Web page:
Brexit has dominated news stories across the world since June 2016, when 51.9% of the country voted for the UK to leave the European Union. Since then, the process has been chaotic, with the timeline of the leave agreement continuously growing, and the date to leave continuously changing. In this time, an alarming trend has been growing and manifesting itself under the surface; since June 2016 there has been an increase in racism and hate crimes. Or you could potentially switch it around and say: During this time, there has been an increase in racism and crimes. Can Brexit be hiding this alarming trend that has been growing and manifesting?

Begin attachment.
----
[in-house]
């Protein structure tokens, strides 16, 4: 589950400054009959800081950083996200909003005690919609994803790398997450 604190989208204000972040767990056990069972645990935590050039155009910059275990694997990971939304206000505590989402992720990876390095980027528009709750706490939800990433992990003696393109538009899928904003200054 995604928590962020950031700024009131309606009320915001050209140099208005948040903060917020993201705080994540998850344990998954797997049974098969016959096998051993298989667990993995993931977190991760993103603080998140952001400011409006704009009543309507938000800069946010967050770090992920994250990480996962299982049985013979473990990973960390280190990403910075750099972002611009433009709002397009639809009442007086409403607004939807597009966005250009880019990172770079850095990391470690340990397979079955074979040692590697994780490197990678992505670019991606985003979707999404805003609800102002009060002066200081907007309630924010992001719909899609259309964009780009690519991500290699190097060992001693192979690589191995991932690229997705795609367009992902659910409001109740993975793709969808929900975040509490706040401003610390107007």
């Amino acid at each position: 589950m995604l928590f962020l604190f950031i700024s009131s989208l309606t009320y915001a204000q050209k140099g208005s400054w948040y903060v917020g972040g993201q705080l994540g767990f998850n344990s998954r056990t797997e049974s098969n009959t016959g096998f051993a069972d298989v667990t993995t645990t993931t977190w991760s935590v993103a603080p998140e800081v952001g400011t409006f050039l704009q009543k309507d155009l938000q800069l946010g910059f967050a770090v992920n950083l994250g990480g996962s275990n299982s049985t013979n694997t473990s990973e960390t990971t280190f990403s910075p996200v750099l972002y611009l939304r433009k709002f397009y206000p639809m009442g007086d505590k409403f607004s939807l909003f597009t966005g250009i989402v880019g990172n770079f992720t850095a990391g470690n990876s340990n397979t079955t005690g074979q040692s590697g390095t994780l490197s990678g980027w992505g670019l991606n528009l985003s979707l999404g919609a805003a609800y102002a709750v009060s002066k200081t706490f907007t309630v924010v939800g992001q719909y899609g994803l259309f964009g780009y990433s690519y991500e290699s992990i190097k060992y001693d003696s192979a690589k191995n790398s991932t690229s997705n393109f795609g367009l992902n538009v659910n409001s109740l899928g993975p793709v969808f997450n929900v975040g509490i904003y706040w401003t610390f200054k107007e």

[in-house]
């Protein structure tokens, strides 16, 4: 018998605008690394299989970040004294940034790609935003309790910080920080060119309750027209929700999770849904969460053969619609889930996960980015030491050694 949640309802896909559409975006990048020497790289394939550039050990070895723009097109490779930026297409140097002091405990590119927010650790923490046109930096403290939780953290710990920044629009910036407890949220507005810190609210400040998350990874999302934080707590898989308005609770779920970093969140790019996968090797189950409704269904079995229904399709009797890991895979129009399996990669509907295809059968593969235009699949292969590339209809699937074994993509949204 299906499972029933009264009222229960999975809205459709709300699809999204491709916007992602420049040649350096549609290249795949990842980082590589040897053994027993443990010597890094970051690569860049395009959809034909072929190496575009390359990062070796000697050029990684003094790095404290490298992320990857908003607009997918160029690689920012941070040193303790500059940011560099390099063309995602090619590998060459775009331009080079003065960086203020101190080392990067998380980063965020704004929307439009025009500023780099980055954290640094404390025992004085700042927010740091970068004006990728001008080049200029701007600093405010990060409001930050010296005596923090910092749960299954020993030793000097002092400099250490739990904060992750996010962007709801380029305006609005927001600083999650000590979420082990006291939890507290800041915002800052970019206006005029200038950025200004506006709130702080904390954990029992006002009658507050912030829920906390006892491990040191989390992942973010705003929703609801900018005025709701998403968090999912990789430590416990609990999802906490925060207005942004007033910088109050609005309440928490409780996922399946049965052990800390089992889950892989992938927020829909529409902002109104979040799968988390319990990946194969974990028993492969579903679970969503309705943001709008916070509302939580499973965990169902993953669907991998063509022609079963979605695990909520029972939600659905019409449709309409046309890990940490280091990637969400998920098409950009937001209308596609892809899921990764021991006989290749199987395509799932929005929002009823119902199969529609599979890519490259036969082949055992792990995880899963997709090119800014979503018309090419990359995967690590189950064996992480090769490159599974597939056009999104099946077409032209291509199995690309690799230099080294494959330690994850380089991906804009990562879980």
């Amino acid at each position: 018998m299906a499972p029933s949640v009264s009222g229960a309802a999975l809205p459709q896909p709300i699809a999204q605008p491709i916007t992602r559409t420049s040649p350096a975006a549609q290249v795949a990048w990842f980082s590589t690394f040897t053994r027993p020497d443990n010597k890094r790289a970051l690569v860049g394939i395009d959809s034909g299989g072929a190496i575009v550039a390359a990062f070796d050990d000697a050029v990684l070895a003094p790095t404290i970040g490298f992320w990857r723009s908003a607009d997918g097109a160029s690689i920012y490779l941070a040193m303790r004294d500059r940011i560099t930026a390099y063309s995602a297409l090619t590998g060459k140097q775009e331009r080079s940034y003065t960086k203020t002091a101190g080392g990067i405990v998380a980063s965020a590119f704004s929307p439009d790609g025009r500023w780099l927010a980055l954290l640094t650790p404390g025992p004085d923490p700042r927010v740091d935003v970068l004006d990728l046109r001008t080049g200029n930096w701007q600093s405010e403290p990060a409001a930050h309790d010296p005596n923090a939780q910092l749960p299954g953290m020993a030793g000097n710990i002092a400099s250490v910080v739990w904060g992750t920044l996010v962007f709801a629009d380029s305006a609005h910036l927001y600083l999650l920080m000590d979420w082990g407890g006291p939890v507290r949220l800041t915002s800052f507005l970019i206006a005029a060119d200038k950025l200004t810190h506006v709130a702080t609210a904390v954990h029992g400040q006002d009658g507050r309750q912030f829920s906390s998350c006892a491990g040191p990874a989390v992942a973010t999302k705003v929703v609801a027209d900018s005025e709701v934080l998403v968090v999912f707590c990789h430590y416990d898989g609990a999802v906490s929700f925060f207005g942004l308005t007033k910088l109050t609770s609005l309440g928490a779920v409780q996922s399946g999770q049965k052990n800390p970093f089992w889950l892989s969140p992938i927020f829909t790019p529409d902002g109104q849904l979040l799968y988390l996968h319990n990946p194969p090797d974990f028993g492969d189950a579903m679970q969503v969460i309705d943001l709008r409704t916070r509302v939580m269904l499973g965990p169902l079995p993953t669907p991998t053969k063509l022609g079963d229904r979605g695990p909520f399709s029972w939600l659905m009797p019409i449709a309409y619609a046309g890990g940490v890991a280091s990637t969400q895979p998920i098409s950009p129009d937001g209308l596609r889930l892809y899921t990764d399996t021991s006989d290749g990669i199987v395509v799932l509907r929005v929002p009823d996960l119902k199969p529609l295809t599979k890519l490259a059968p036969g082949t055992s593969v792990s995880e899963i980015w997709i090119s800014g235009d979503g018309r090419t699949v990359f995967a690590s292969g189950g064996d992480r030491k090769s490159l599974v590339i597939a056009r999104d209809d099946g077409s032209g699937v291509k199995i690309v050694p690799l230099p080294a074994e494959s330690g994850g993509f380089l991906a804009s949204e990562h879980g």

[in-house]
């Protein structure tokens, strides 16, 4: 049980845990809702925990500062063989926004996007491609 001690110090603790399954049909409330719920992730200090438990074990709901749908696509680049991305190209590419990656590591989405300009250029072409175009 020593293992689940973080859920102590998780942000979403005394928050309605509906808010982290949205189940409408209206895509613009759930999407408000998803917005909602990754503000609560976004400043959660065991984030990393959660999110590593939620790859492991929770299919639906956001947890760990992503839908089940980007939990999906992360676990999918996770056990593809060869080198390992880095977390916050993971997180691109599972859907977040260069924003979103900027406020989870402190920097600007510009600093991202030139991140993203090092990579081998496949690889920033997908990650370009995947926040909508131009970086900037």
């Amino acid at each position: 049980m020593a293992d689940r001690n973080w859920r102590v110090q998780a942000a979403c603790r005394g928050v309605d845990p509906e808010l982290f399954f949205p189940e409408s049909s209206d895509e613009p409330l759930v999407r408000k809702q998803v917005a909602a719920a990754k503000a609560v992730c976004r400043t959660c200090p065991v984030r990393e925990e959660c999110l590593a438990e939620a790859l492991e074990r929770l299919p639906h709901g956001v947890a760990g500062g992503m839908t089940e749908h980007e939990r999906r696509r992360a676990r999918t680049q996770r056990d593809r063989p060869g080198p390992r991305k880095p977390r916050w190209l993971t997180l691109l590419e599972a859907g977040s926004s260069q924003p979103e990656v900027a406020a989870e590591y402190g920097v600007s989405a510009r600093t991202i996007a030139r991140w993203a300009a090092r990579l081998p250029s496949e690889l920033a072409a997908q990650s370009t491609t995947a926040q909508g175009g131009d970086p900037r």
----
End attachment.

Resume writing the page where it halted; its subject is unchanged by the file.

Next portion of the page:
A nationwide survey by Opinium found a stark increase in the levels of racism or discrimination, ethnic minorities faced between January 2016 and February 2019. In January 2016, around 36% of participants said they experienced or witnessed racist comments that were made to sound like a joke; in 2019 this had increased to around 55%. In January 2016, around 28% of participants experienced or witnessed racism on social media; by February 2019 this had increased to around 51%. Similarly, in the same time period ‘ranting or commenting negatively about immigration had increased from around 34% to about 51%, and racism in the press had jumped from around 25% to 40%. In just three years this represents quite a big increase, which can be a worrying factor in British society. In fact the same study revealed that seven out of 10 people from ethnic minorities in the UK believe racist beliefs and discrimination are widespread. With the UK having a very diverse society in terms of nationalities, this represents the possibility of a very fractured society within the UK. In 2018, 85.7% of the population were UK- born, and with the estimated population of the UK in mid 2018 being 66.4 million we can estimate that there were around 9.6 million people who were either immigrants or who had different cultural backgrounds and may have emigrated to the UK when young. London, the capital city of England, is one of the most ethnically diverse cities in the world, with approximately one third of Londoners being foreign-born, and over 200 languages being spoken in the city. Figures like this only demonstrate how many people could be affected by an increase in racism.